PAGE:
The Human Rights Act 1993 (Overview)
Following amendment in 2001, the five main parts of the Human Rights Act are:
- Part I: sets out the functions of the Human Rights Commission;
- Part 1A: sets out the Bill of Rights Act non-discrimination standard; it deals with discrimination by those in the public sector, except in relation to employment, sexual harassment, racial disharmony, racial harassment, and victimisation;
- Part II: sets out the Human Rights Act non-discrimination standard; it deals with discrimination by those in the private sector, and those in the public sector in relation to employment, sexual harassment, racial disharmony, racial harassment, and victimisation; it sets out the prohibited grounds of discrimination (these are reproduced in full in Appendix 2), the areas of life in which such discrimination is prohibited, and various exceptions where discrimination is lawful;
- Part III: deals with complaints processes through the Human Rights Commission and remedies;
- Part IV: which establishes a Human Rights Review Tribunal and provides for its functions and powers.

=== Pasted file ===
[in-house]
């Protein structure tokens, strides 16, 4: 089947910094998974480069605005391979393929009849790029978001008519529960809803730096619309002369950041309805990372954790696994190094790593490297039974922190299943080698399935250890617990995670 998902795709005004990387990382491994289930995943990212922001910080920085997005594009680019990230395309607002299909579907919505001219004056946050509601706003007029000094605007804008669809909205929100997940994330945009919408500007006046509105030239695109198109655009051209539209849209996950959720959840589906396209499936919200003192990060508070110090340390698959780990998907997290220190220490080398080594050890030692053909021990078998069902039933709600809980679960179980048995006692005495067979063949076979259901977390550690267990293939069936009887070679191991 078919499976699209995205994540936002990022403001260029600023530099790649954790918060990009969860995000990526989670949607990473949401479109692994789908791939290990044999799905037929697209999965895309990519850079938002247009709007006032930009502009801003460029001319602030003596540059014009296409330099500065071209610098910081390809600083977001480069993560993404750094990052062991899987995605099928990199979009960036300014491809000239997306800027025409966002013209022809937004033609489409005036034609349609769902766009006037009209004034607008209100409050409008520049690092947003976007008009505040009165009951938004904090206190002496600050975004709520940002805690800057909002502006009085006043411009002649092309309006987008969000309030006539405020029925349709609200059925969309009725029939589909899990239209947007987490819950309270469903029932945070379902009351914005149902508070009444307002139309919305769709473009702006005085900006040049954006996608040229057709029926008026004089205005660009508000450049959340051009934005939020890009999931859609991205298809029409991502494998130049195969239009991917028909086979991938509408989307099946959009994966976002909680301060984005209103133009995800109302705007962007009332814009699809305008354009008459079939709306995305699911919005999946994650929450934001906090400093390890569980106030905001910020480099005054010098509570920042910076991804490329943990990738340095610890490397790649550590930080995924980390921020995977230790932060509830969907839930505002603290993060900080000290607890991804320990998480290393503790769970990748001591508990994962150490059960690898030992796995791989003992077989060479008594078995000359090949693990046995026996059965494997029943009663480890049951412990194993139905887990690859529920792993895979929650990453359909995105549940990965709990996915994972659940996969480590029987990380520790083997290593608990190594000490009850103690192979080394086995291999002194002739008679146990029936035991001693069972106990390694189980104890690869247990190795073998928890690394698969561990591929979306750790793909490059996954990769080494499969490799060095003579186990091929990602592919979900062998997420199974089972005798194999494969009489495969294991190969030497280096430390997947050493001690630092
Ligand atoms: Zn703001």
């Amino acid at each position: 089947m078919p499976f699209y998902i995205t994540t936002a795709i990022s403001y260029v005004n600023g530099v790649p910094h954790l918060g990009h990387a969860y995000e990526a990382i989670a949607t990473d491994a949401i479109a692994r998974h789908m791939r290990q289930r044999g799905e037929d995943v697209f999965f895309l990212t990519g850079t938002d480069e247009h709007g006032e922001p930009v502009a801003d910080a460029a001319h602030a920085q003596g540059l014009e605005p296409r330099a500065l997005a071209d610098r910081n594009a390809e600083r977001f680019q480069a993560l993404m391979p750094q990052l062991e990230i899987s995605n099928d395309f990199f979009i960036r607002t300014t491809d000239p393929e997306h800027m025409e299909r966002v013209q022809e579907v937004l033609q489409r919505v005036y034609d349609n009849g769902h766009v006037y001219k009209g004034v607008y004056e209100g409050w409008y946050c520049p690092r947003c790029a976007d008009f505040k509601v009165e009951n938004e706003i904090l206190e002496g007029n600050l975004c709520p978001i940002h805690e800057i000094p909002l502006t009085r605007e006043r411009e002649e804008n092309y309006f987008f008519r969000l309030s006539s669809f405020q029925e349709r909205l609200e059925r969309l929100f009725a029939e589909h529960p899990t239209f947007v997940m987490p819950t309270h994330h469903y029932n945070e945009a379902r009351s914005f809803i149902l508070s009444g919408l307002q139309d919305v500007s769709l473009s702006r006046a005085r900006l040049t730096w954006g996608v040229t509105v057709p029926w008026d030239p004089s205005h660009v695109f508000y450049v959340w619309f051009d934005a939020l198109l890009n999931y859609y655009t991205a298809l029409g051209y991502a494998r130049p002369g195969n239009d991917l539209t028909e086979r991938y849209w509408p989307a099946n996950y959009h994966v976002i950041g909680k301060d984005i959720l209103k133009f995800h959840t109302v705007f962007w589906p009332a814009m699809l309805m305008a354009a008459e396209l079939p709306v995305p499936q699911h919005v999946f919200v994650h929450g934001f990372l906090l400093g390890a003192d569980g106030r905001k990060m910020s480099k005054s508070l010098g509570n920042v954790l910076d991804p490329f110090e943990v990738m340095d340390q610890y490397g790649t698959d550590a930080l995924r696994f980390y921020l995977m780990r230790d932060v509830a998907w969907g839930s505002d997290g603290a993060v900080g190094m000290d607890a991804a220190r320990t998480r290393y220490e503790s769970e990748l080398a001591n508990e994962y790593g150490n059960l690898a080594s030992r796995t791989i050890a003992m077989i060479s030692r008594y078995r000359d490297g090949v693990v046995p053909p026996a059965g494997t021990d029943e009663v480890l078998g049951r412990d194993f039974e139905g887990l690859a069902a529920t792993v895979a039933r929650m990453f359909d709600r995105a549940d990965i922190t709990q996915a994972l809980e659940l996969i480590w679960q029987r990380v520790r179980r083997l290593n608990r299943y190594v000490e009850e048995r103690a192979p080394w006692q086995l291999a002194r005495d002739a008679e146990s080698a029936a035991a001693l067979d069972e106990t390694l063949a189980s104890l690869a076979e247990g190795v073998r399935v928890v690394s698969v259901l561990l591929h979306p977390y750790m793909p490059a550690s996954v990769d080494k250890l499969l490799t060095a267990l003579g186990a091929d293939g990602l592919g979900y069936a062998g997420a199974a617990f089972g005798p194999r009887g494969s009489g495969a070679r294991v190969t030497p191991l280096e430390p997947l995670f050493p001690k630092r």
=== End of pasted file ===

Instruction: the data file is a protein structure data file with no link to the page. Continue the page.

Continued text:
Part 1A: The incorporation of the Bill of Rights Act non-discrimination standard into the Human Rights Act
Part 1A of the Human Rights Act will apply to the majority of public sector activity. Part 1A provides that where a complaint of discrimination is made against a person or agency in the public sector, the complaint will generally be upheld if the discrimination is inconsistent with the right to freedom from discrimination in section 19, and cannot be justified in terms of section 5 of the Bill of Rights Act. This Bill of Rights Act non-discrimination standard, which has applied to all public sector activity since 1990, is discussed on pages 13 to 27 of these guidelines.
Part II: Employment, Racial Disharmony, Sexual and Racial Harassment, and Victimisation
Part 1A does not apply to the public sector in respect of discrimination in employment matters, racial disharmony, sexual harassment, racial harassment and victimisation. This recognises that in these (mostly employment-related) situations, covered by Part II of the Human Rights Act, there should be no difference between the legal obligations imposed on the private and public sectors. This Human Rights Act non-discrimination standard is discussed on pages 28 to 34 of these guidelines.